Sumber: George E.Blech & Michael A. Belch, ADVERTISING AND PROMOTION An Intergrated Marketing Communication Perspective, Sixth Edition, © The McGraw−Hill Companies, 2003: Halaman 157-158
One of the most widely used methods for examining consumers’ cognitive processing of advertising messages is assessment of their cognitive responses, the thoughts that occur to them while reading, viewing, and/or hearing a communication.26 These thoughts are generally measured by having consumers write down or verbally report their reactions to a message. The assumption is that these thoughts reflect the recipient’s cognitive processes or reactions and help shape ultimate acceptance or rejection of the message.
The cognitive response approach has been widely used in research by both academicians and advertising practitioners. Its focus has been to determine the types of responses evoked by an advertising message and how these responses relate to attitudes toward the ad, brand attitudes, and purchase intentions. Figure 5-8 depicts the three basic categories of cognitive responses researchers have identified—product/message, sourceoriented, and ad execution thoughts—and how they may relate to attitudes and intentions.
Product/Message Thoughts The first category of thoughts comprises those directed at the product or service and/or the claims being made in the communication. Much attention has focused on two particular types of responses, counterarguments and support arguments.
Counterarguments are thoughts the recipient has that are opposed to the position taken in the message. For example, consider the ad for Ultra Tide shown in Exhibit 5-9. A consumer may express disbelief or disapproval of a claim made in an ad. (“I don’t believe that any detergent could get that stain out!”) Other consumers who see this ad may generate support arguments, or thoughts that affirm the claims made in the message. (“Ultra Tide looks like a really good product—I think I’ll try it.”)
Exhibit 5-9 Consumers often generate support arguments in response to ads for quality products
The likelihood of counterarguing is greater when the message makes claims that oppose the receiver’s beliefs. For example, a consumer viewing a commercial that attacks a favorite brand is likely to engage in counterarguing. Counterarguments relate negatively to message acceptance; the more the receiver counterargues, the less likely he or she is to accept the position advocated in the message.27 Support arguments, on the other hand, relate positively to message acceptance. Thus, the marketer should develop ads or other promotional messages that minimize counterarguing and encourage support arguments.
Source-Oriented Thoughts A second category of cognitive responses is directed at the source of the communication. One of the most important types of responses in this category is source derogations, or negative thoughts about the spokesperson or organization making the claims. Such thoughts generally lead to a reduction in message acceptance. If consumers find a particular spokesperson annoying or untrustworthy, they are less likely to accept what this source has to say.
Of course, source-related thoughts are not always negative. Receivers who react favorably to the source generate favorable thoughts, or source bolsters. As you would expect, most advertisers attempt to hire spokespeople their target audience likes so as to carry this effect over to the message. Considerations involved in choosing an appropriate source or spokesperson will be discussed in Chapter 6.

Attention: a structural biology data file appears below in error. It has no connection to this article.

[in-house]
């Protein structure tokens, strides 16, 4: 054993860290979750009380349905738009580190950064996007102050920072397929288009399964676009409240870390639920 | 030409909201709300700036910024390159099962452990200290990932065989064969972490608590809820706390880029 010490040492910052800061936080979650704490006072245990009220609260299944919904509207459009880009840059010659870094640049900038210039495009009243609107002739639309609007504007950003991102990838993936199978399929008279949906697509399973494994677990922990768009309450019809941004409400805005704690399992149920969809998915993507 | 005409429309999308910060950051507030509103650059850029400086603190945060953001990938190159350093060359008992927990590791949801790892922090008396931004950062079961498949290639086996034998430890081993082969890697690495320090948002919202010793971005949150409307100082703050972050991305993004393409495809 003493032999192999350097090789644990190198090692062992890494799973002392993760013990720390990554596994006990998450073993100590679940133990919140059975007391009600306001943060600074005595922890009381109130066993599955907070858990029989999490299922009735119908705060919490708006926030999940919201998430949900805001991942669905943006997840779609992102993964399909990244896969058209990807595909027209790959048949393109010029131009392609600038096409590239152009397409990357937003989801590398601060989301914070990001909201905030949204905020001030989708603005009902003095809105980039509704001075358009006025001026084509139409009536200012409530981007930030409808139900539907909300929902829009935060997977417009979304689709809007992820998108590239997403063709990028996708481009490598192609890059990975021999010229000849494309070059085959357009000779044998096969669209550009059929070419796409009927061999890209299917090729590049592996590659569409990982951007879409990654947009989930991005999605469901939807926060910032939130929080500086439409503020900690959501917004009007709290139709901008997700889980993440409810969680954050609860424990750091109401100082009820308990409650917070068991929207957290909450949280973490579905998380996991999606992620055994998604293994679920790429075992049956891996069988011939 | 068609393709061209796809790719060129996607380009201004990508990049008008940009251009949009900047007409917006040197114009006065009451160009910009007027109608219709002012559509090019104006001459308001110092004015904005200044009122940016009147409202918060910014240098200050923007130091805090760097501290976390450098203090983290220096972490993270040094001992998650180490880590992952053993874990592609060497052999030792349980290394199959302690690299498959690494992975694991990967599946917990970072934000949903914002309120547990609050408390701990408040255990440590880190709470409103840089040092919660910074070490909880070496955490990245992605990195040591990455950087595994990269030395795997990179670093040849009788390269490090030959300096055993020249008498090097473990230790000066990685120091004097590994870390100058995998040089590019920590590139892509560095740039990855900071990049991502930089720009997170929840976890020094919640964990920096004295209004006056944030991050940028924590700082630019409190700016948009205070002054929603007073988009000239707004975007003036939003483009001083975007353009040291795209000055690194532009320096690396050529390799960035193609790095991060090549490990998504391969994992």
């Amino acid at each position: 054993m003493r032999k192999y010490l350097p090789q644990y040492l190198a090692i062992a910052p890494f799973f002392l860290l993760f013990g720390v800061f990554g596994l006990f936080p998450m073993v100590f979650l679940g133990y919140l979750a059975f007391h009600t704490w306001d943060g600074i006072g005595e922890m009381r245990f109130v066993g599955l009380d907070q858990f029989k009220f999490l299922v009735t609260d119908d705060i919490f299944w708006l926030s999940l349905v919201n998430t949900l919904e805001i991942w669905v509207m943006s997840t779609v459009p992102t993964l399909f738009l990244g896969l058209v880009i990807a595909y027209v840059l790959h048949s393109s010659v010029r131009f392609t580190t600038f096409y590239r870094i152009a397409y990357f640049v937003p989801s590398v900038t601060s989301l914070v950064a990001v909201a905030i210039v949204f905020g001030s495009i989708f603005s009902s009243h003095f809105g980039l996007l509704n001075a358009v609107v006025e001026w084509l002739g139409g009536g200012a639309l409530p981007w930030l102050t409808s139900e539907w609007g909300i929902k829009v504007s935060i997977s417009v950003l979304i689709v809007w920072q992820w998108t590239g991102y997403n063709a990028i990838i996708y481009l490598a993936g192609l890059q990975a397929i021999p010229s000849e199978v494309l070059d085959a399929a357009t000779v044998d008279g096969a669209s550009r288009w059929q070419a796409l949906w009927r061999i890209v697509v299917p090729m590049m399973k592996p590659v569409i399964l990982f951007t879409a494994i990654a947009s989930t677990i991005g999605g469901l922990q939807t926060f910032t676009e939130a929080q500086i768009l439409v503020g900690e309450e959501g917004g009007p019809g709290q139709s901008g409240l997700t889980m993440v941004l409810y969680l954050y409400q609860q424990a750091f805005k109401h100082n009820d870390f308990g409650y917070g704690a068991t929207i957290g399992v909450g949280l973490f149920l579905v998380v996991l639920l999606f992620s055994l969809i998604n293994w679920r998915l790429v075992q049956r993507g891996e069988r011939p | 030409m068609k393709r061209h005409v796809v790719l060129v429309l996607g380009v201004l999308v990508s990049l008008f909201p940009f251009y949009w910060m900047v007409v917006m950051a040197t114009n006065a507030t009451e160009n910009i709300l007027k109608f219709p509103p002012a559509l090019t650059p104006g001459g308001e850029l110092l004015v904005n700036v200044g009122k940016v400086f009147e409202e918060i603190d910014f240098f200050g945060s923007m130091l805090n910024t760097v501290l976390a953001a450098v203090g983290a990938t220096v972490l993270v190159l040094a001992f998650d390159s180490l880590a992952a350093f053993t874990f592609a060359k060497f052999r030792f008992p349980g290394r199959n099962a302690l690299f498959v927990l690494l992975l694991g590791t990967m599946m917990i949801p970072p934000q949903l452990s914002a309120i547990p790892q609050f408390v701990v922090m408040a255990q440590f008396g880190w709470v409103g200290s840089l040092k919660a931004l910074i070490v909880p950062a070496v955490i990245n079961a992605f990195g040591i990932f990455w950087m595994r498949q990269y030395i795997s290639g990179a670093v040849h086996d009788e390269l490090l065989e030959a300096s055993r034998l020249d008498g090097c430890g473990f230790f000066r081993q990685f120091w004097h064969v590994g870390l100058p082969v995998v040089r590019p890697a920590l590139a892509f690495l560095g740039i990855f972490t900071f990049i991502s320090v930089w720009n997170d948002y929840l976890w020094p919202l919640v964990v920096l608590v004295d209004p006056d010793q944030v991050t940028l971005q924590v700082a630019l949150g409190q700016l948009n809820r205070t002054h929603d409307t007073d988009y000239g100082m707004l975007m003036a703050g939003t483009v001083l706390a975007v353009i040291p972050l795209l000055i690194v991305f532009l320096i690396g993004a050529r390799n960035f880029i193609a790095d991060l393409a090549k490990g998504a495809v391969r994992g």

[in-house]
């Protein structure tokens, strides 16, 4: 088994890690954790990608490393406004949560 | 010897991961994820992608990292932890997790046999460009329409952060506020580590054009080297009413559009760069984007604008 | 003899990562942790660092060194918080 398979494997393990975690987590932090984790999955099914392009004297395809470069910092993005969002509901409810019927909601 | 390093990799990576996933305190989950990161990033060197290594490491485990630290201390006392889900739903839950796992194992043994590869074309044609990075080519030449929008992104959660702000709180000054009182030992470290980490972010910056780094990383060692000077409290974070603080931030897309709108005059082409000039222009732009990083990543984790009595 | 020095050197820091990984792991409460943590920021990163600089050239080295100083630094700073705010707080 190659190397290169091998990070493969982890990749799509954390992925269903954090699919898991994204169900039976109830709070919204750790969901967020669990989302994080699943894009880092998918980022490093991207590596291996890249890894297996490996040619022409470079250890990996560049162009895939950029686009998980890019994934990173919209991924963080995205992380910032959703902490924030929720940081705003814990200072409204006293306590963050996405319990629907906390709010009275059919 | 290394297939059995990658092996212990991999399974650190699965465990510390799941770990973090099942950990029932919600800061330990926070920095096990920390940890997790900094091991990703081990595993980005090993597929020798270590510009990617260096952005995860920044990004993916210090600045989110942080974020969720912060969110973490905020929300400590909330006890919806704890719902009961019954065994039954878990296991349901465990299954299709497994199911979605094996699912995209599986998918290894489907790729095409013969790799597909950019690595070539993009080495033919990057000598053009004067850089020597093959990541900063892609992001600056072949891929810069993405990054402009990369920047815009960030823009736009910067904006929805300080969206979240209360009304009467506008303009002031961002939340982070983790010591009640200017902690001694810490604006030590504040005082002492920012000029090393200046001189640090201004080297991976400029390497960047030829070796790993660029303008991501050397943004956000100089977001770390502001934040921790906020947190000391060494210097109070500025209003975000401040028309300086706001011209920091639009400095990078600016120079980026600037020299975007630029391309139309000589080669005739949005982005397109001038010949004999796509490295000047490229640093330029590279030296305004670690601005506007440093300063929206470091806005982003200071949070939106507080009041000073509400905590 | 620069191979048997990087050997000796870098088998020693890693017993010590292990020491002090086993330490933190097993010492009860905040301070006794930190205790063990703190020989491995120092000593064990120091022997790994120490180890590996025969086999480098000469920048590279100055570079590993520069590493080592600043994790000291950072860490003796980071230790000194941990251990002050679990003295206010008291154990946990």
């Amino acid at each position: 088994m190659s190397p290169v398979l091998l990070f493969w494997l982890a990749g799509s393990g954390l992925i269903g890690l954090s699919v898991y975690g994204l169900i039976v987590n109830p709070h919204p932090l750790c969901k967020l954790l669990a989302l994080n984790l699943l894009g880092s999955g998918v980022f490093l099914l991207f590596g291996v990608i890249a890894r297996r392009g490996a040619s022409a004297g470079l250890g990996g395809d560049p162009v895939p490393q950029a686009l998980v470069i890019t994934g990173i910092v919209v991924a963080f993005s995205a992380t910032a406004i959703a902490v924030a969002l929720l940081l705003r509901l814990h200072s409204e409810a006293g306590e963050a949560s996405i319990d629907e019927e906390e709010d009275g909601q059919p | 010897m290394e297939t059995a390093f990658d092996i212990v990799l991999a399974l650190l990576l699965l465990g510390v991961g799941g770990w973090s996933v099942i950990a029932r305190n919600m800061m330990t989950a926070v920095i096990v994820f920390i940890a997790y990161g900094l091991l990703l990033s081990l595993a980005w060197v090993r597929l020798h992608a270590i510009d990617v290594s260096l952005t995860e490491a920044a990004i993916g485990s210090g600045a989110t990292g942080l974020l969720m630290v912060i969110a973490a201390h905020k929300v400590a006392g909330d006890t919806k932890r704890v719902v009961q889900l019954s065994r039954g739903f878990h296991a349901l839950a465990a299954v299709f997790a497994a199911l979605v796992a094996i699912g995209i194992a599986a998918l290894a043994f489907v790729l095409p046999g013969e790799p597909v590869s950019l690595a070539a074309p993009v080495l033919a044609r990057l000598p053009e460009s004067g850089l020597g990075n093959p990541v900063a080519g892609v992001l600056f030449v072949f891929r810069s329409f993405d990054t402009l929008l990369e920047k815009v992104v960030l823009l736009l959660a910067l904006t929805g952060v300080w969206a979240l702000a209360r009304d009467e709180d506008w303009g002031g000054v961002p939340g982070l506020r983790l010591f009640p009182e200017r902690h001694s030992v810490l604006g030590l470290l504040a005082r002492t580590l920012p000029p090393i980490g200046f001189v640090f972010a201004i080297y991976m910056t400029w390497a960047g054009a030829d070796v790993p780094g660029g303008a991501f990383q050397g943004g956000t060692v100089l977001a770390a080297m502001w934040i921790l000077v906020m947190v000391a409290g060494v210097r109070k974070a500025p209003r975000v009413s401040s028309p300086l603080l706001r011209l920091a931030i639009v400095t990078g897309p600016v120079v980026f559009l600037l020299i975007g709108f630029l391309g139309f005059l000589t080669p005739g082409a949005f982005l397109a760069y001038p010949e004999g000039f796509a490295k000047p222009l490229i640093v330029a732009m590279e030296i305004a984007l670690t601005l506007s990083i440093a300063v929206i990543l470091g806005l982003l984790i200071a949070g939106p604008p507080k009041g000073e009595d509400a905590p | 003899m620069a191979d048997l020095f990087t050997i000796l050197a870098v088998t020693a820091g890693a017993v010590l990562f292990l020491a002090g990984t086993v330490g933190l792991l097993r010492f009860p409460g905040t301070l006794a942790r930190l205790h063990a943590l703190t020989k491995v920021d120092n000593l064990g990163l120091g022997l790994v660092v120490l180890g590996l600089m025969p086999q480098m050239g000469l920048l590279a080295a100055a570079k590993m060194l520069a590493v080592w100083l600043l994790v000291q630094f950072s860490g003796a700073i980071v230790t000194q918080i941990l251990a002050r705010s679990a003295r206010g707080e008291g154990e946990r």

Ad Execution Thoughts The third category of cognitive responses shown in Figure 5-8 consists of the individual’s thoughts about the ad itself. Many of the thoughts receivers have when reading or viewing an ad do not concern the product and/or message claims directly. Rather, they are affective reactions representing the consumer’s feelings toward the ad. These thoughts may include reactions to ad execution factors such as the creativity of the ad, the quality of the visual effects, colors, and voice tones. Ad execution-related thoughts can be either favorable or unfavorable. They are important because of their effect on attitudes toward the advertisement as well as the brand.
In recent years, much attention has focused on consumers’ affective reactions to ads, especially TV commercials.28 Attitude toward the ad (A→ad) represents the receivers’ feelings of favorability or unfavorability toward the ad. Advertisers are interested in consumers’ reactions to the ad because they know that affective reactions are an important determinant of advertising effectiveness, since these reactions may be transferred to the brand itself or directly influence purchase intentions. One study found that people who enjoy a commercial are twice as likely as those who are neutral toward it to be convinced that the brand is the best.29
Consumers’ feelings about the ad may be just as important as their attitudes toward the brand (if not more so) in determining an ad’s effectiveness.30 The importance of affective reactions and feelings generated by the ad depend on several factors, among them the nature of the ad and the type of processing engaged in by the receiver.31 Many advertisers now use emotional ads designed to evoke feelings and affective reactions as the basis of their creative strategy. The success of this strategy depends in part on the consumers’ involvement with the brand and their likelihood of attending to and processing the message.
We end our analysis of the receiver by examining a model that integrates some of the factors that may account for different types and levels of cognitive processing of amessage.